As Jack the Ripper’s reign of terror in London comes to an end, a new era of depravity sets the stage for the first gripping mystery featuring the detectives of Scotland Yard’s Murder Squad.
“If Charles Dickens isn’t somewhere clapping his hands for this one, Wilkie Collins surely is.”—The New York Times Book Review
Victorian London—a violent cesspool of squalid sin. The twelve detectives of Scotland Yard’s Murder Squad are expected to solve the thousands of crimes committed in the city each month. Formed after the Metropolitan Police’s spectacular failure in capturing Jack the Ripper, they suffer the brunt of public contempt. But no one can anticipate the brutal murder of one of their own...
A Scotland Yard Inspector has been found stuffed in a black steamer trunk at Euston Square Station, his eyes and mouth sewn shut. When Walter Day, the squad’s new hire, is assigned to the case, he finds a strange ally in Dr. Bernard Kingsley, the Yard’s first forensic pathologist. Their grim conclusion: this was not just a random, bizarre murder but in all probability, the first of twelve.
The squad itself it being targeted and the devious killer shows no signs of stopping. But Inspector Day has one more surprise, something even more shocking than the crimes: the murderer’s motive.
To hunt for anachronisms in historical fiction is a churlish hobby, but there s a telling one in Alex Grecian s affable first novel, a Victorian thriller. A detective describing his sense of responsibility to the families of murder victims employs a 1990s buzzword that it s exceedingly unlikely would have entered the mind, much less the mouth, of a man in 1889: closure. The Yard has a great many virtues, including a Dickensian profusion of memorable minor characters, but this misstep lays bare its most serious flaw. Its heroes get shallower, not deeper, until by the book s conclusion they seem like moralizing contemporary stick figures, freed from the complexity of their time. What feels like a third of the novel is devoted to their good deeds and subsequent mutual congratulation. In this mist of bonhomous closure, the suspense of a thriller fades. At the start, police in Euston Station discover a trunk stuffed with the corpse of a Scotland Yard inspector. In the course of a few mostly sleepless days, three men Walter Day, a newly promoted member of the Yard s Murder Squad ; Nevil Hammersmith, a shrewd street officer; and Bernard Kingsley, an eccentric physician with an interest in the emerging science of forensics circle a net around the murderer. The Yard also pays welcome stylistic homage to the rambling Victorian triple-decker, with plots and characters spiraling out in every direction from its initial crime scene. Among others there are a pair of prostitutes haunted by memories of Jack the Ripper, a new police commissioner, an amiably violent thief named Blackleg and, in absorbing occasional glimpses, the murderer, a madman trying to recreate his lost family. It s this sense of madness that is the book s greatest strength. Grecian places the action of his story directly in the shadow of the Ripper murders, and sketches, intriguingly, how those crimes have forced the police to accept that murder can have darkly psychological motives. Grecian has a fine, flexible, curious voice, and The Yard looks as if it could be the start of a promising series; indeed, the enterprising Blackleg on his own could profitably drive a sequel, and the rise of forensics is a fascinating subject. And then, Grecian s error is a common one. Even great authors working in the genre, such as David Mitchell and Patrick O Brian, have given their characters an unrealistically modern broadness of mind. After all, the past is a brutish place, and what a real Walter Day would have believed in his heart about sex, class, race would likely alienate us immediately. The solution most writers have found, alas, is perhaps the most serious deficiency historical fiction has: a palliating dishonesty about what went on in the heads of people in other times. To his credit, Grecian lends great realism to his secondary characters; he may just be too fond of his primary ones to permit them their true context. Charles Finch is the author of A Death in the Small Hours, which Minotaur will publish in November.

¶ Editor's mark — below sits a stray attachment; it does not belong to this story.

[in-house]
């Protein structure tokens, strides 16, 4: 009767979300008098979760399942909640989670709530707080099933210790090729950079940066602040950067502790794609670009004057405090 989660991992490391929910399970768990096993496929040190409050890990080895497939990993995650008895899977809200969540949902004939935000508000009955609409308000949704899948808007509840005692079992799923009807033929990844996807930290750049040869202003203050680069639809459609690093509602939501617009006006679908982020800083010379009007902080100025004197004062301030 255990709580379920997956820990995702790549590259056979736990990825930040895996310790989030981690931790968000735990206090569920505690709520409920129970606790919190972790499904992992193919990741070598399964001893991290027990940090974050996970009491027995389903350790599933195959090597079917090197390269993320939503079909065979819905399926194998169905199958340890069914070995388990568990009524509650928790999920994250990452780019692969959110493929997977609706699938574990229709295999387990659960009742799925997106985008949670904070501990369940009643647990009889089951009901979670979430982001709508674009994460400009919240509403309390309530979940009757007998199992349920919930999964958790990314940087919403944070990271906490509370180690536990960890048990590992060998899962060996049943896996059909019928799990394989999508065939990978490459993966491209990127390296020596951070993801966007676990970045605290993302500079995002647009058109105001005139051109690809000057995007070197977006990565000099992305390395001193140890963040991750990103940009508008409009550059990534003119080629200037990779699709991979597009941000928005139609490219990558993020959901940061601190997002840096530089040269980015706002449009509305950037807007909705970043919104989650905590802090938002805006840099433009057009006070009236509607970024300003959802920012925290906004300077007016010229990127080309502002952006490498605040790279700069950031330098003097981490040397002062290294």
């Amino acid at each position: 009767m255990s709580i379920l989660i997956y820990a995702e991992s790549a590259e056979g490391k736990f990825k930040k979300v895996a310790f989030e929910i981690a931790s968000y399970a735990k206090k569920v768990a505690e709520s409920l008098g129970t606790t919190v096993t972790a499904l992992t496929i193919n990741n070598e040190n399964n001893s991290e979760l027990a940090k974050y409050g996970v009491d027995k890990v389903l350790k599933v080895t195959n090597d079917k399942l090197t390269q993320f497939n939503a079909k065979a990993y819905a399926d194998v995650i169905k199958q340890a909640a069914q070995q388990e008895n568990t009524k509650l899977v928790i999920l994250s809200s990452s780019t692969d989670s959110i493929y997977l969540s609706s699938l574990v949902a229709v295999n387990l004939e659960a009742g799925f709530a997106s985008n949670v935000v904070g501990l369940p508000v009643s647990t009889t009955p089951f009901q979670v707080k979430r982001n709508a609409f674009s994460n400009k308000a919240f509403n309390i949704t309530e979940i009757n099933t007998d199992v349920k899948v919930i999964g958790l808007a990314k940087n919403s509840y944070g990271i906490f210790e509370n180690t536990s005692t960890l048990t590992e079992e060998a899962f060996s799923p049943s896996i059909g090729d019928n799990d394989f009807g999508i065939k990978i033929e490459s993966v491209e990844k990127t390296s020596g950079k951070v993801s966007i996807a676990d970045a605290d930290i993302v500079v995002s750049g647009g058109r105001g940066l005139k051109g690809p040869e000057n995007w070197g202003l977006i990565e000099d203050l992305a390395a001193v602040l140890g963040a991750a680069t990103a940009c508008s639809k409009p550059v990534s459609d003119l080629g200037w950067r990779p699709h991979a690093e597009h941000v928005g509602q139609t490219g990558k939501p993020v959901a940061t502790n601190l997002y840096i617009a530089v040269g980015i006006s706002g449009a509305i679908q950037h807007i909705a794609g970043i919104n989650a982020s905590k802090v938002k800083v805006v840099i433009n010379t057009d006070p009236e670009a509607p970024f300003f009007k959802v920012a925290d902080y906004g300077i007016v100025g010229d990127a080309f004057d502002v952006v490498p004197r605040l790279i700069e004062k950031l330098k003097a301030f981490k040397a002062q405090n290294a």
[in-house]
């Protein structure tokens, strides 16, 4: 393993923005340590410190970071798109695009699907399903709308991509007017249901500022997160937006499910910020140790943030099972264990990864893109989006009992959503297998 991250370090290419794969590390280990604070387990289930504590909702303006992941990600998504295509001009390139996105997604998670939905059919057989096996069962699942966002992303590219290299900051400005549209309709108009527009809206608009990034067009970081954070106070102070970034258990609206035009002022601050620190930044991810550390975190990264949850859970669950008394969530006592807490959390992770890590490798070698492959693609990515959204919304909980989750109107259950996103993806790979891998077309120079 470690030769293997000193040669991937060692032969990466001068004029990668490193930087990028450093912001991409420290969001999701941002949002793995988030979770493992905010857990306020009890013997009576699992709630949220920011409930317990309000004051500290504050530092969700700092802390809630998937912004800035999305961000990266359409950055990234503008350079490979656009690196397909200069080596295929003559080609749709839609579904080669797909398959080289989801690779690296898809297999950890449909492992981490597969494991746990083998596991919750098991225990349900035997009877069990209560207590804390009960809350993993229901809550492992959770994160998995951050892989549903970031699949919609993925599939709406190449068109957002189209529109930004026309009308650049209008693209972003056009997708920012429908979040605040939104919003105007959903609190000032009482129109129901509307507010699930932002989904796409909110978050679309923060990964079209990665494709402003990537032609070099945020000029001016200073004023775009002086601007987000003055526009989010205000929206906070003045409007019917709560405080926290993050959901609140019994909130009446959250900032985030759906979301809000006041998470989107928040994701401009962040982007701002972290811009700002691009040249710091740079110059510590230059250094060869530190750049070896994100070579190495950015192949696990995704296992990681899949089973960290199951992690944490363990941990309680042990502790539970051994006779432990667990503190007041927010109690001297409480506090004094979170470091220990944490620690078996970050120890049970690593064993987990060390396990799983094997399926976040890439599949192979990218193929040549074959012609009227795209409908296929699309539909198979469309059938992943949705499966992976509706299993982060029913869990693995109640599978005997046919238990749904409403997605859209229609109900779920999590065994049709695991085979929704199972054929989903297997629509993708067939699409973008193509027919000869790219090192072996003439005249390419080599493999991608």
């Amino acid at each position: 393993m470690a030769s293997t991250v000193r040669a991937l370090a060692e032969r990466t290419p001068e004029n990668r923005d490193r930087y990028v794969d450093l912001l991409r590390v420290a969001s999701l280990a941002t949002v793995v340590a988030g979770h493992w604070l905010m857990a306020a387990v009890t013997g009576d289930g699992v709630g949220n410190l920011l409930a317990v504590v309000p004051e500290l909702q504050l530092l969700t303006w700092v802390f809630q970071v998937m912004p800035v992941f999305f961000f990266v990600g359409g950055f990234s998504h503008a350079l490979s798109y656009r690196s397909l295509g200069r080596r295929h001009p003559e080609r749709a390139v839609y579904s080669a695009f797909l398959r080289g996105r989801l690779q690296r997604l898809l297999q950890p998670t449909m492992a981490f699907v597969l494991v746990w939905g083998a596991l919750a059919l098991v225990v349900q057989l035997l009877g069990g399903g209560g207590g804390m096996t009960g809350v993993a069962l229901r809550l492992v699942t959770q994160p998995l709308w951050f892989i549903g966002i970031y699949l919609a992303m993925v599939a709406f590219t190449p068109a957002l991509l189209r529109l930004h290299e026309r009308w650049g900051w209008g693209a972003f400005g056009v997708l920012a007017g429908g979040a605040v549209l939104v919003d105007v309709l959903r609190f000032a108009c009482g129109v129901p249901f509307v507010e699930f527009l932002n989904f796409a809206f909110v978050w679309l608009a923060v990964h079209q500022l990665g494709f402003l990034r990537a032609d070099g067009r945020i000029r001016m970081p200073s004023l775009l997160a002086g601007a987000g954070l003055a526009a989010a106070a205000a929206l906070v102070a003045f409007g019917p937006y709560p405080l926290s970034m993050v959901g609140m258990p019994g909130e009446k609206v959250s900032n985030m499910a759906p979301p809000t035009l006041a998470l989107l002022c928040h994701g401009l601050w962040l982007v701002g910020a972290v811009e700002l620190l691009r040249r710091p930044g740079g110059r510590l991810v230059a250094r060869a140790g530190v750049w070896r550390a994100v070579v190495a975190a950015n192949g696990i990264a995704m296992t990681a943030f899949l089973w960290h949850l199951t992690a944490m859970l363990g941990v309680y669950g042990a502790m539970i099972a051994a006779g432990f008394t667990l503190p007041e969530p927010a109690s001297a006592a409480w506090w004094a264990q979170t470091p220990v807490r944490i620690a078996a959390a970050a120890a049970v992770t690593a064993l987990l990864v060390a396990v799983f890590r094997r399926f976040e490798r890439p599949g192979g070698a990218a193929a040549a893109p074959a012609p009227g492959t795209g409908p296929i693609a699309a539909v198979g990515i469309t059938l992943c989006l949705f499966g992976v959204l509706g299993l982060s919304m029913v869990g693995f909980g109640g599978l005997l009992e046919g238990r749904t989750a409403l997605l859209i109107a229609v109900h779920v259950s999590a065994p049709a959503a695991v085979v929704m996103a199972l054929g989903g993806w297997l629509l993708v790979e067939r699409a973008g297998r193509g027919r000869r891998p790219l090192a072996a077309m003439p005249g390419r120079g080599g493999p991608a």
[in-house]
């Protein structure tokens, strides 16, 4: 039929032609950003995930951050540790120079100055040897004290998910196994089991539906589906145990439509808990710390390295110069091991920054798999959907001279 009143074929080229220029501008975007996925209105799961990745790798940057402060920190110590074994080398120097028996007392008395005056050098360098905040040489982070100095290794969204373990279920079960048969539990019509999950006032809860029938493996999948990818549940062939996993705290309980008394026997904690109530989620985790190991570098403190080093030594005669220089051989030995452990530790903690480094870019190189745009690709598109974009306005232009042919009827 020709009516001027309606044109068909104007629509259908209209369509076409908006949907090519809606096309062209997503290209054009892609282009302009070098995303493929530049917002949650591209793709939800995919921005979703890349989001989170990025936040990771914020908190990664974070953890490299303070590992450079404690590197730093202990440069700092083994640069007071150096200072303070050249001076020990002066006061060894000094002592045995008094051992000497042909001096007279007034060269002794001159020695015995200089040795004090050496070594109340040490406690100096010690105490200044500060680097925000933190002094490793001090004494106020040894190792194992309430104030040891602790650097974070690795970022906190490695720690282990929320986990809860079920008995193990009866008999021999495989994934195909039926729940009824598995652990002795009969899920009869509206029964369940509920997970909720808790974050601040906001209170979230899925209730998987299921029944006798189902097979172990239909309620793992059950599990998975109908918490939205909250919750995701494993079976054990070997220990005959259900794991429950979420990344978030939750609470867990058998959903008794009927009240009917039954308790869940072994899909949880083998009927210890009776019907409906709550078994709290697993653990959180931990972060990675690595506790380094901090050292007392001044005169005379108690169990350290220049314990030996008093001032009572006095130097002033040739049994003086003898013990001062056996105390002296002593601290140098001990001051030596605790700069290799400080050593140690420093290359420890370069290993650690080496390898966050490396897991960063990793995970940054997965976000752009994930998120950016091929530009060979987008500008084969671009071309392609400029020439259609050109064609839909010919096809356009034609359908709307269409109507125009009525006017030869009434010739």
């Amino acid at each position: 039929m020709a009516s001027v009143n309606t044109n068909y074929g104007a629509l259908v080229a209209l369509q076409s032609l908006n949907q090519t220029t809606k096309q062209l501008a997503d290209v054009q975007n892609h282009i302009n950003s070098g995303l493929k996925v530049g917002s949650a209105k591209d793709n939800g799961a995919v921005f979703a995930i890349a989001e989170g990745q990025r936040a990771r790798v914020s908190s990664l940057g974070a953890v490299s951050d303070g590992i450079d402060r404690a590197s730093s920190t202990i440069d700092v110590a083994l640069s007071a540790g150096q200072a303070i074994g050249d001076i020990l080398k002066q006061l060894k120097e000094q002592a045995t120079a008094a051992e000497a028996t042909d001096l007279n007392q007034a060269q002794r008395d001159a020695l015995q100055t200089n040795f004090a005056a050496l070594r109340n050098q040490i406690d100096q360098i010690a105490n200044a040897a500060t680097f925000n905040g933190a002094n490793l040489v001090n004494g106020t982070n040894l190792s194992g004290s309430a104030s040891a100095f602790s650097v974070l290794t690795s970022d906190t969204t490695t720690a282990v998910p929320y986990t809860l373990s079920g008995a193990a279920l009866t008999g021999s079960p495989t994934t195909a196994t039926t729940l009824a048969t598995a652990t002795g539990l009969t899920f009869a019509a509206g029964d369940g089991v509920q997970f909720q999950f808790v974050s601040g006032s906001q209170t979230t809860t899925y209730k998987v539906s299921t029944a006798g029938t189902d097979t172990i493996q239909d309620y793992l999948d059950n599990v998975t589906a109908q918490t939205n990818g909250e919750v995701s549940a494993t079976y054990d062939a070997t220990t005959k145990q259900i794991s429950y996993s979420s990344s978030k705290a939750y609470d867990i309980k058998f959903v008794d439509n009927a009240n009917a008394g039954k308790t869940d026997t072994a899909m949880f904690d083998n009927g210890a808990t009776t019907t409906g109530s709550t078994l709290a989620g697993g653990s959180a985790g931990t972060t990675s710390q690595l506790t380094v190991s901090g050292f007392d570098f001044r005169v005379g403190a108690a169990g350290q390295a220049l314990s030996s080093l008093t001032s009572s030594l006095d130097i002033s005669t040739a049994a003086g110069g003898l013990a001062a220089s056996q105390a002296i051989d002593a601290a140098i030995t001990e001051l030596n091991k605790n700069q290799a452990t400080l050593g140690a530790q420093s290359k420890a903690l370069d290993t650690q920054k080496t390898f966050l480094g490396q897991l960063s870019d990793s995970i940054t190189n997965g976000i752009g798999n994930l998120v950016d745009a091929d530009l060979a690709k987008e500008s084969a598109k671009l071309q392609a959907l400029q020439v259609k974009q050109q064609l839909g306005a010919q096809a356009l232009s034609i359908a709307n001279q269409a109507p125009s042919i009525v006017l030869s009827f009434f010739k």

Customer ReviewsSee All
A great read..
This is the first of Mr Grecian’s novels which I’ve had the liberty to read and I was impressed. I can’t wait to continue this series and be intrigued yet again.
Uplifting story about London detectives solving horrific crimes for Scotland Yard. The characters are well developed, for the most part, and the plot is gripping, it kept me interested throughout. The ending is a little trite and neat, but you'll cheer for these guys thwarting evil. A good read, overall.
The Yard is a decent yarn.
While occasionally contrived this is an engaging mystery with decent characters and a mostly inventive plot. The plot runs out if steam in the final act and the ending feels too pat. However, the primary characters of Day, Kingsley, and Hammersmith made for an entertaining read. Some good historical tidbits, some great dialogue, some moments of intense horror, a little humor, and well-crafted suspense.
My only real caveat is in the premise of the book. The Yard takes place a year after the unsolved Jack the Ripper murders, which has shaken all of London and Scotland Yard in particular; unfortunately this setting tends to diminish the evil doings of the cop-killer at the heart of this story. The deeds of the real-life Ripper are far more horrifying than the fictional crimes displayed in this book. The Ripper murders cast a long shadow.